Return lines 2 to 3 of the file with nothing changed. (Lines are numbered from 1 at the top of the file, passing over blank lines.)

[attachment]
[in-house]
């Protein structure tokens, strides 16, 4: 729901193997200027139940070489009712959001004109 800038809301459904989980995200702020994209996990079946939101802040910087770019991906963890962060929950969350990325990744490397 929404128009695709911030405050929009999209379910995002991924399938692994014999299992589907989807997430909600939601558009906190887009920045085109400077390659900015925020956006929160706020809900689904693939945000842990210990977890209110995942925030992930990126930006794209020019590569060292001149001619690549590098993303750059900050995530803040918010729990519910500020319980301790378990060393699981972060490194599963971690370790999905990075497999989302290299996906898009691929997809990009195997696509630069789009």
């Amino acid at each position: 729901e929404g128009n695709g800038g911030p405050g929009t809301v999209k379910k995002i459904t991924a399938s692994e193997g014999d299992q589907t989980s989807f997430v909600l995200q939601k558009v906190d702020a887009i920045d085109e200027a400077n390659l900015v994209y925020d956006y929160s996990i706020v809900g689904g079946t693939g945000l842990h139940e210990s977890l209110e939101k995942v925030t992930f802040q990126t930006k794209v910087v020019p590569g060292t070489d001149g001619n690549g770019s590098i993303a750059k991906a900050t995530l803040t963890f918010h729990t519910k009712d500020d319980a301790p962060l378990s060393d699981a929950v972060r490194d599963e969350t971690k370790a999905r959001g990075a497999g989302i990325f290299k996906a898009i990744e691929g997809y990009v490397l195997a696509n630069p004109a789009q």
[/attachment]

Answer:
């Protein structure tokens, strides 16, 4: 729901193997200027139940070489009712959001004109 800038809301459904989980995200702020994209996990079946939101802040910087770019991906963890962060929950969350990325990744490397 929404128009695709911030405050929009999209379910995002991924399938692994014999299992589907989807997430909600939601558009906190887009920045085109400077390659900015925020956006929160706020809900689904693939945000842990210990977890209110995942925030992930990126930006794209020019590569060292001149001619690549590098993303750059900050995530803040918010729990519910500020319980301790378990060393699981972060490194599963971690370790999905990075497999989302290299996906898009691929997809990009195997696509630069789009």
């Amino acid at each position: 729901e929404g128009n695709g800038g911030p405050g929009t809301v999209k379910k995002i459904t991924a399938s692994e193997g014999d299992q589907t989980s989807f997430v909600l995200q939601k558009v906190d702020a887009i920045d085109e200027a400077n390659l900015v994209y925020d956006y929160s996990i706020v809900g689904g079946t693939g945000l842990h139940e210990s977890l209110e939101k995942v925030t992930f802040q990126t930006k794209v910087v020019p590569g060292t070489d001149g001619n690549g770019s590098i993303a750059k991906a900050t995530l803040t963890f918010h729990t519910k009712d500020d319980a301790p962060l378990s060393d699981a929950v972060r490194d599963e969350t971690k370790a999905r959001g990075a497999g989302i990325f290299k996906a898009i990744e691929g997809y990009v490397l195997a696509n630069p004109a789009q």